SUMMARY OF THE INVENTION

[0005] One embodiment is a center de-skew (CDS) subassembly to align a document about a center of a path to be traveled by the document. The CDS subassembly includes a lower-central plate, a transport mechanism, a pair of generally planer plates, a plurality of edge-detection sensors and a control logic. The lower-central plate has a planer surface with a centerline. The transport mechanism transports the document so that the document is adjacent the lower-central plate. The generally planer plates move in tandem toward and away from the centerline. Several edge-detection sensors on the pair of generally plainer plates sense an edge of the document as the pair of planer plates move toward the centerline. The translate/rotate mechanism translates and rotates the document until another one of the edge-detection sensors detects an edge of the document. While rotating the document the control logic further controls the plates to move in tandem toward from the centerline moving the document until at least one of the edge-detection sensors detects an edge of the document, wherein the control logic is configured to operate the translate/rotate mechanism to rotate the document. Simultaneously, the plates are moved in tandem toward the centerline to a move sensors for detecting edges of the document and feeding edge detection by the sensors back to the translate/rotate mechanism so that the translate/rotate mechanism may align the document parallel to the centerline as a parallel-aligned document. The control logic then controls the translate/rotate mechanism to center the parallel-aligned document about the centerline to create a centered document.

[0006] Another embodiment is a center-alignment apparatus for use in an ATM has a transport mechanism to transport a document into the ATM. One or more plates operable in tandem to move the document toward a centerline of a path the document is to travel. Edge-detection sensor(s) on the plate sense an edge of the document when the plate(s) is moved toward the centerline. A translate/rotate mechanism translates and rotates the document while the plate(s) transversely moves toward the center until another edge- detection sensor detects an edge of the document to create a parallel-aligned document. The control logic controls the translate/rotate mechanism to center the parallel-aligned document about the centerline to create a centered document.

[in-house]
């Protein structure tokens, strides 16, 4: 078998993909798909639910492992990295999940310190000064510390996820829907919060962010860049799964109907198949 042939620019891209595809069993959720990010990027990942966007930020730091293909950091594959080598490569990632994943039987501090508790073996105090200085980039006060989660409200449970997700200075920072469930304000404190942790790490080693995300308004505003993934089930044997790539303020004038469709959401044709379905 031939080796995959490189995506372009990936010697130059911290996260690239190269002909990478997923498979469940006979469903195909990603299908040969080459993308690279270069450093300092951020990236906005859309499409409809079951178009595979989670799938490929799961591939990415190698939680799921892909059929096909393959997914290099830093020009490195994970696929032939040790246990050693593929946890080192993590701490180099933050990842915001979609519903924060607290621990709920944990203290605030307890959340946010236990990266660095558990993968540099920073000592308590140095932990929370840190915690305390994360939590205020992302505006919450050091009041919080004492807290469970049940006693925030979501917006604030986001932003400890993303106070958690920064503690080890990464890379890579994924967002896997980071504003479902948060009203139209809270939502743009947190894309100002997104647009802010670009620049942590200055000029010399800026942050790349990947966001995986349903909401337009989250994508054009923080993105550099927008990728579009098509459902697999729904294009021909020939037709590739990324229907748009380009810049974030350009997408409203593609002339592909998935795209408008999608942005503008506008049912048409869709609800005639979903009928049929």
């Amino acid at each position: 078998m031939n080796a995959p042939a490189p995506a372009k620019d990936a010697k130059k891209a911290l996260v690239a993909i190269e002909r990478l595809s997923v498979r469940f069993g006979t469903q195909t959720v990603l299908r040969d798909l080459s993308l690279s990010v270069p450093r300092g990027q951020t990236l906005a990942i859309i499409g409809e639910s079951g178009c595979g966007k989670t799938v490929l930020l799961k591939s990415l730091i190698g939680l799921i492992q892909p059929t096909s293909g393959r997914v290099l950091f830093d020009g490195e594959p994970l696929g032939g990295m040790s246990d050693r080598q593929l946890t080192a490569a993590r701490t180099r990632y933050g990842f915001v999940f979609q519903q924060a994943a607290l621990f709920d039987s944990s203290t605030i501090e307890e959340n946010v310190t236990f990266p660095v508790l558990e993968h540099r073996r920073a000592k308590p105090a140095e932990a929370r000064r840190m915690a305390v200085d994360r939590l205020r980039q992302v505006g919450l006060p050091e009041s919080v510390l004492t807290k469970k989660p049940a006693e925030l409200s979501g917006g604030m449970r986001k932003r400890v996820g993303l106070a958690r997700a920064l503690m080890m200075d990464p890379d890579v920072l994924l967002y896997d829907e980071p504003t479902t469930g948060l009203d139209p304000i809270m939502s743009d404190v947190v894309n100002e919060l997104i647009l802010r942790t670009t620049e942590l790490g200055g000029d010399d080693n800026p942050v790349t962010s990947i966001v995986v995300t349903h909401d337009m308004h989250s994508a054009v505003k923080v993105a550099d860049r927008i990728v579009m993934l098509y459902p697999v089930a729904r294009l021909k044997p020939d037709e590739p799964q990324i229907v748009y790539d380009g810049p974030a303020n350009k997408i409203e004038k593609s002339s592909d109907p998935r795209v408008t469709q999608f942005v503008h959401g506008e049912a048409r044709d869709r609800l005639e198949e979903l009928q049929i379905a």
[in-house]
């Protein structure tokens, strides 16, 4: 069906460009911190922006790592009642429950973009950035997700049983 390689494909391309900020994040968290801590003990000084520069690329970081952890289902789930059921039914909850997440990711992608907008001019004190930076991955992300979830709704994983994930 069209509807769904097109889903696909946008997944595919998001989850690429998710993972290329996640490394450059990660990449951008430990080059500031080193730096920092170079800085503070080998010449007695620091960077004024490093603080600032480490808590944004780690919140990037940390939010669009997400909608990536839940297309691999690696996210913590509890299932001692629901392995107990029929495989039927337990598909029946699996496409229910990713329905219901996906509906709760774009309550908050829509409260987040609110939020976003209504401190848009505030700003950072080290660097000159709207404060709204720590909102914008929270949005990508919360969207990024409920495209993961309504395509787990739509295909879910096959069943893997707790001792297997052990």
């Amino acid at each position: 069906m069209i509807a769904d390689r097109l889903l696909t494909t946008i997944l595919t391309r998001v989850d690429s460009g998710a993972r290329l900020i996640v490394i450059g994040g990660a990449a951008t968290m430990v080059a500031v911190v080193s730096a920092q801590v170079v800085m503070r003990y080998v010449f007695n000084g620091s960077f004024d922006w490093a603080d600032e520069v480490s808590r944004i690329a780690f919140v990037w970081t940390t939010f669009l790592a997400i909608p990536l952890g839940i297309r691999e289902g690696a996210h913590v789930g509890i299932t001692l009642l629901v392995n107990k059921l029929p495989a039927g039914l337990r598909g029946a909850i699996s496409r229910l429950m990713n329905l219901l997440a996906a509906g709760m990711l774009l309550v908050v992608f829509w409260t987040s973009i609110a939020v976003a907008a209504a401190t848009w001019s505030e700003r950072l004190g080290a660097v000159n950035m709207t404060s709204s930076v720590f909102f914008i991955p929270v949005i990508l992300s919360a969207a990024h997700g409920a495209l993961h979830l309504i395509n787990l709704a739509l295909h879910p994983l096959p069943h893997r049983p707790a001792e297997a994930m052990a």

[0007] Another embodiment is a method of centering a document in an ATM. The method begins by receiving a document at a customer interface from a customer. The document is then transported into a center and de-skew (CDS) subassembly The CDS subassembly has a centerline of a path the document is to travel. Two planer plates on each side of the centerline are moved in tandem toward each other without moving the document. As the document is moved, sensing an edge of the document with sensors on sides of the two planer plates. After sensing the edge, rotating the document to align the document parallel the centerline. The document is then transversely moved so that the document is centered about the centerline.

BRIEF DESCRIPTION OF THE DRAWINGS

[0008] One or more example preferred embodiments that illustrate the best mode(s) are set forth in the drawings and in the following description. The appended claims particularly and distinctly point out and set forth the invention.

[0009] The accompanying drawings, which are incorporated in and constitute a part of the specification, illustrate various example methods and other example embodiments of various aspects of the invention. It will be appreciated that the illustrated element boundaries (e.g., boxes, groups of boxes, or other shapes) in the figures represent one example of the boundaries. One of ordinary skill in the art will appreciate that in some examples, one element may be designed as multiple elements or that multiple elements may be designed as one element. In some examples, an element shown as an internal component of another element may be implemented as an external component and vice versa. Furthermore, elements may not be drawn to scale.

[0010] Figure 1 illustrates one example perspective view of an ATM.

[0011] Figure 2 illustrates one example of a schematic view of the ATM of Figure 1 .

[0012] Figure 3 illustrates an example embodiment of a deposit accepting apparatus.

[0013] Figure 4 illustrates an example embodiment of a transport subassembly. [0014] Figure 5 illustrates an example assembled view of an embodiment of a stripper assembly.

[0015] Figure 6 illustrates an example exploded view of the embodiment of the stripper assembly of Figure 5.

[0016] Figure 7 illustrates example views of a clutch assembly.

[0017] Figure 8 illustrates the example embodiment of the transport subassembly in a position to receive documents.

[0018] Figure 9 illustrates an example embodiment of the transport subassembly positioned to send documents to the stripper assembly.

[0019] Figure 10 illustrates an example embodiment of a transport subassembly with a thumper wheel in a home position.

[0020] Figures 11A-B illustrate an example embodiment of paddles.

[0021] Figure 12 illustrates an example embodiment of the transport subassembly positioned to receive documents being returned to a customer.

[0022] Figure 13 illustrates an example embodiment of the transport subassembly with raised documents to be returned to a customer.

[0023] Figure 14 illustrates an example embodiment of the transport subassembly returning documents through a gate to a customer. [0024] Figure 15 illustrates an example bottom view of an embodiment of the upper center de-skew subassembly.

[0025] Figures 16A-B illustrate example side views of the embodiment of the lower center de-skew subassembly.